A lot of young people have already decided that piece of paper doesn’t mean much. Increasing numbers of them are sharing their lives, raising children and living together without having applied for a marriage license. However, that piece of paper does embody important legal protections for children and families including property rights and other legal rights, medical care, child custody and more.
Unlike draft cards which were afforded statutory protection from symbolic acts of otherwise free speech, there is no law against burning your marriage license. Joining this protest won’t get you arrested, nor will it mean you are no longer married. But it will be an important act of solidarity and protest. All of us should be in solidarity with our brothers and sisters who have been singled out for the wrath of some legislators. This will also be a distinctive way to say tell legislators and the Governor how much we disdain using our rights to distance us from others.
Who will join us?

Friday, February 11, 2011

The Irish could teach us a thing or two

Listening to the Legislature’s debate on social issues, I am reminded of my Irish heritage. Long ago, when the English attempted to “convert” Irish Catholics, they first sent in the priests. But the priests didn’t speak the language of the Irish. Though the Irish spoke Gaelic, they nonetheless loved God. They simply couldn’t understand the words spoken by the Protestants. The priests were not able to make their case.
When preaching and proselytizing failed, the English resorted to politics. The politicians sought favor by promoting the passage of laws imposing the religious views of those they perceived as the majority on all of the people.
Under penalty of law, the Irish were given a choice to either accept the views of the religious majority or face the consequences. Laws were enacted making it unlawful to do otherwise. If you withstood, your rights were taken, your views derided, your life devalued. You’d either believe what the religionists believed or lose your legal rights to own property, hold public office or to have the relationships sustained by your views of God.
And, when that didn’t work, the English sent Cromwell and his armies.
Wyoming is witnessing a 21st century effort of some to impose their beliefs on others. Their “priests” have failed to persuade us of the substance of their argument. We haven’t agreed that government should make decisions belonging in the confidences we have with God. They have construed scripture to inflict a narrow view of God on the rest of us. But those who would use scripture to divide God’s people have failed to speak the same language as their parishioners. Tolstoy said these people have elevated the myths of the Old Testament and Paul’s letters to the same sacred level as the words and teachings of Jesus in order to support their prejudices. Even so, they have not succeeded in making a theological case for treating some of God’s children differently than others.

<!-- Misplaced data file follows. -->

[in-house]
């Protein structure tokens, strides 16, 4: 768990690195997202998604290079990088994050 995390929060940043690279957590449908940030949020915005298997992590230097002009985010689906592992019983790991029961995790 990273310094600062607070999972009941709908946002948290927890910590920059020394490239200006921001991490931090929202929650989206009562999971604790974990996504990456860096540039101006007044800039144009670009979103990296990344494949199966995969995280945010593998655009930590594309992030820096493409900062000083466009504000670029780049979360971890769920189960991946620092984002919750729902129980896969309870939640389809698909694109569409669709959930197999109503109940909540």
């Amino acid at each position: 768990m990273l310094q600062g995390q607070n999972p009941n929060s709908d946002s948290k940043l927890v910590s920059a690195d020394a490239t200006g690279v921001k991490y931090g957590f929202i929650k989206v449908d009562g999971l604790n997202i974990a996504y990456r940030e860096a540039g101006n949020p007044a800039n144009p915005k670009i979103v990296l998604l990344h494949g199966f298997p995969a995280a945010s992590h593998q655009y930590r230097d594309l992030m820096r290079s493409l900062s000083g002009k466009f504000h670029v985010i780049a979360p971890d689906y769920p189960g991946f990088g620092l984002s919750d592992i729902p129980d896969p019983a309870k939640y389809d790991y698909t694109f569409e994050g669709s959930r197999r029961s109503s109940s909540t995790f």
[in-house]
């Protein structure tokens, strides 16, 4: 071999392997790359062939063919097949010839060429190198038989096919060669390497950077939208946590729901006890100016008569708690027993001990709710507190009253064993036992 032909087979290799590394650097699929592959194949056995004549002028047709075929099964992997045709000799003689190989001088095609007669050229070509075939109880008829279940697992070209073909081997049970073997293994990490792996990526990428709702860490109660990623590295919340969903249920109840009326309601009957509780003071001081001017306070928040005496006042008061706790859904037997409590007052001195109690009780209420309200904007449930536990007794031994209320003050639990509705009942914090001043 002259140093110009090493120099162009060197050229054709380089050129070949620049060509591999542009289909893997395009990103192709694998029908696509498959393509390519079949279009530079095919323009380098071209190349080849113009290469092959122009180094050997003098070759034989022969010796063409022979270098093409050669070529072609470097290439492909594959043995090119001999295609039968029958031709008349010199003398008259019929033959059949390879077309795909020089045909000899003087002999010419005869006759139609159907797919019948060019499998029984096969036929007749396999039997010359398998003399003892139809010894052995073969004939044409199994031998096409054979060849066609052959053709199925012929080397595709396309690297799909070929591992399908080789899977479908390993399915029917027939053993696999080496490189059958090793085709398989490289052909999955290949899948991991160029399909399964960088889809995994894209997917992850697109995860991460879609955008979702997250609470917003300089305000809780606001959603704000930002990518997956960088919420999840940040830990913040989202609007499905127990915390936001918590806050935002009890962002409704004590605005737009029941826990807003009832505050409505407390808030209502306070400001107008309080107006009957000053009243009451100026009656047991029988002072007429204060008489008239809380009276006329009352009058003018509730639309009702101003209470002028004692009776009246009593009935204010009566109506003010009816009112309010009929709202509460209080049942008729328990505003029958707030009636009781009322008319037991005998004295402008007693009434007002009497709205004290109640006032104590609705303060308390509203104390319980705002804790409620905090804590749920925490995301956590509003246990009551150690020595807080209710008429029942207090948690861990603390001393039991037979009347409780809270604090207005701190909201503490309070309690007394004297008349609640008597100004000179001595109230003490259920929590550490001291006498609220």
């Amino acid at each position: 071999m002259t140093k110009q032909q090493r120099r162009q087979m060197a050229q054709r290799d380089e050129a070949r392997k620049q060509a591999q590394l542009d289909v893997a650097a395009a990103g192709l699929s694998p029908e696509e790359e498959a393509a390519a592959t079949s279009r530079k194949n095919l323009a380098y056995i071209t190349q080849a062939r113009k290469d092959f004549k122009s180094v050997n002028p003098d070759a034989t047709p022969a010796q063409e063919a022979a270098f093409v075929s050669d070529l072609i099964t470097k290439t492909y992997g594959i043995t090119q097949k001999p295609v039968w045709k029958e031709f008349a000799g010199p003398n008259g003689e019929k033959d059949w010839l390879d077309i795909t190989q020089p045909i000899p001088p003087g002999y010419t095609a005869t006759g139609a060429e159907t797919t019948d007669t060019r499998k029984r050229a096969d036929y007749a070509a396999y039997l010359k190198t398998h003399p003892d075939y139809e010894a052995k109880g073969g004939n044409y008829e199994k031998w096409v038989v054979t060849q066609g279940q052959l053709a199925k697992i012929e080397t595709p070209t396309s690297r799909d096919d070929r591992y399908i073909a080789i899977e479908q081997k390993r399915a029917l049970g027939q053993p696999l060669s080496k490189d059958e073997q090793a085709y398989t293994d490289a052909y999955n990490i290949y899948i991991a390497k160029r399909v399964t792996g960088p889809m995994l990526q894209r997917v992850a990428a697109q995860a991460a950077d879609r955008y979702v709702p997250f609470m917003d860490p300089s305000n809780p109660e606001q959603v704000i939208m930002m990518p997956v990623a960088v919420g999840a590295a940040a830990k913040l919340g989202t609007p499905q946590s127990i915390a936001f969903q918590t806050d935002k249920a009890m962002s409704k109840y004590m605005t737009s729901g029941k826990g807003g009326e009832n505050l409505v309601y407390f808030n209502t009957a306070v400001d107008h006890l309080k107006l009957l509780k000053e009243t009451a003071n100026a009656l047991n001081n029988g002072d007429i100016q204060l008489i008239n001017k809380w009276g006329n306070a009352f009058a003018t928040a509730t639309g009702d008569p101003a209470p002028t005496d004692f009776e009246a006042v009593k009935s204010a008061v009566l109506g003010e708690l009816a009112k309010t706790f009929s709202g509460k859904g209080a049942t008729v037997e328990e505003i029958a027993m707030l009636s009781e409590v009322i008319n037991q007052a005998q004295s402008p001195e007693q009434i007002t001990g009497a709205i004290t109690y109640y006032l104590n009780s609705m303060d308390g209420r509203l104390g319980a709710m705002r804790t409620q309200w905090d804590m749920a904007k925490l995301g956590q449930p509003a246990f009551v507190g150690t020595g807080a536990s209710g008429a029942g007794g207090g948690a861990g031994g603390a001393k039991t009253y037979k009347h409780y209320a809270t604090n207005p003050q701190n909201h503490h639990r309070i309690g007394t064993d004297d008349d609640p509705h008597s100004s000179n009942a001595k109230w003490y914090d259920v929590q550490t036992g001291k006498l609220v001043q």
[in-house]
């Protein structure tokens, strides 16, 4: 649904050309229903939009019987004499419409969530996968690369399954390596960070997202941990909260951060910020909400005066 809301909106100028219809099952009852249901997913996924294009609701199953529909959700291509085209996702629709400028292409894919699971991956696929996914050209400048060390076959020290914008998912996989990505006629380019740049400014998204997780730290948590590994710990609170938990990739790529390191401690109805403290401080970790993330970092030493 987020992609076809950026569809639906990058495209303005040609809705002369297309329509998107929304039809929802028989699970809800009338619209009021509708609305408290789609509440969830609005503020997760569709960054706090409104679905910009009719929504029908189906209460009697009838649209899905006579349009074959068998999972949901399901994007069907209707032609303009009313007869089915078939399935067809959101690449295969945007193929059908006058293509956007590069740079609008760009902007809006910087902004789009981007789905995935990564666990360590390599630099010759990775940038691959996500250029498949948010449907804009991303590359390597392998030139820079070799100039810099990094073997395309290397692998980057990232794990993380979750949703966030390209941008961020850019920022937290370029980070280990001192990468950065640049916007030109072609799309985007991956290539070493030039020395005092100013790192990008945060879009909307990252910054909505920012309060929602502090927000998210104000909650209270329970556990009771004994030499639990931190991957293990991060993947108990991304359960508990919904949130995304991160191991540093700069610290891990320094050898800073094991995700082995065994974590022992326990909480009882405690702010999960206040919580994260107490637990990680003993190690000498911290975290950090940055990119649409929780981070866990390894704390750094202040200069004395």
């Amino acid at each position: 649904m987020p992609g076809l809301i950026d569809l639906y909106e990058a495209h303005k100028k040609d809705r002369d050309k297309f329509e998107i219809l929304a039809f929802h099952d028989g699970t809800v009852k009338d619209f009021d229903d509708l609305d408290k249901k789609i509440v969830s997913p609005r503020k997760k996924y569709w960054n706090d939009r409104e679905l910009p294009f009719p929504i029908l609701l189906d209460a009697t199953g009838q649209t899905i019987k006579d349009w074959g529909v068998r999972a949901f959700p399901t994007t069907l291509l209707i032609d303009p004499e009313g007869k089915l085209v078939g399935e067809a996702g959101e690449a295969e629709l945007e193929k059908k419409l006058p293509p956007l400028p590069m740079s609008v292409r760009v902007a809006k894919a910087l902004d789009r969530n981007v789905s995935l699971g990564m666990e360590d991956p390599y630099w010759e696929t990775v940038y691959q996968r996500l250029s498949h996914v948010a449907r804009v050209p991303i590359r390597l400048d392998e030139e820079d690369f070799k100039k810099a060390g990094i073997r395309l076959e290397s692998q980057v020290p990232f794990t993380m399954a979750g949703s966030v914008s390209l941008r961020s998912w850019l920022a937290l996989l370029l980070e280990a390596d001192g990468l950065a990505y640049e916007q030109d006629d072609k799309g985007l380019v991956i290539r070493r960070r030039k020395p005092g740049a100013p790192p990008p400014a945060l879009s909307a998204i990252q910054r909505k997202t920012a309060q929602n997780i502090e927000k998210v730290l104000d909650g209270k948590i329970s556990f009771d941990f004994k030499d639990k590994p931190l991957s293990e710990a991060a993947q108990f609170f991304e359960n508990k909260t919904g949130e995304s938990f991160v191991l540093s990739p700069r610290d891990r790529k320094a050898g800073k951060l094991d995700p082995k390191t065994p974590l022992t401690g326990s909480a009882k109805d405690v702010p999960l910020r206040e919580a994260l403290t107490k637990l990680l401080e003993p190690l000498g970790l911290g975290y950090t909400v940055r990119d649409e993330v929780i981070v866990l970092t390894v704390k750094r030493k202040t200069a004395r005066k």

And so they too have resorted to the politicians. When the “priests” failed, they hired lobbyists and formed political action committees. Like the old English, they want the politicians to enact laws imposing religious doctrine found unpersuasive when delivered from the pulpit.
Politics being what it is, they may succeed temporarily. Theology being what it is their successes will be short-lived. Dr. Martin Luther King, Jr. once observed the arc of history is bent inevitably toward justice. That seems to be true…not because of politics, but because the love of God inevitably determines history.
Rev. Rodger McDaniel is the pastor of Highlands Presbyterian Church at 2390 Pattison Avenue in Cheyenne.

Thursday, February 10, 2011

“The poor will always be with you” and the legislature will make certain of that!

It’s true. Jesus did say, “You will always have the poor with you.” And the legislature wants to make darned sure this happens…but they have missed his point! 
Dan Neal of the Equality State Policy Center reports the latest effort of the legislature to assure the poor will not only always be with us but that they will continue to be poorer. This week the House rejected a bill to provide meager unemployment benefits. The reality of seven straight quarters of decline in new business formation and the loss of 15,200 Wyoming jobs wasn’t persuasive. Somebody’s elected representatives still turned down 38 million dollars in federal unemployment funds in favor of stereotyping those who are without work.
That is 38 million dollars that will remain in Washington for who knows what instead of circulating in Wyoming through the wallets of landlords, grocers, clothiers, service providers and others who could have used those dollars to create jobs here.
This follows the defeat of another bill that would have limited the ability of payday loan sharks from exploiting the poor. It seems clear someone has a stake in making certain the poor will always be with us.
Fifteen years ago, President Clinton and Congress “reformed” the welfare laws. Wyoming took full advantage tossing more than 90% of the old AFDC population off the “welfare” rolls and into the deep end of the employment seeking pool. People often ask what happened to those people. Most of them who were able went to work. Welfare reform created a forced labor supply for employers who paid substandard wages with no benefits such as health insurance.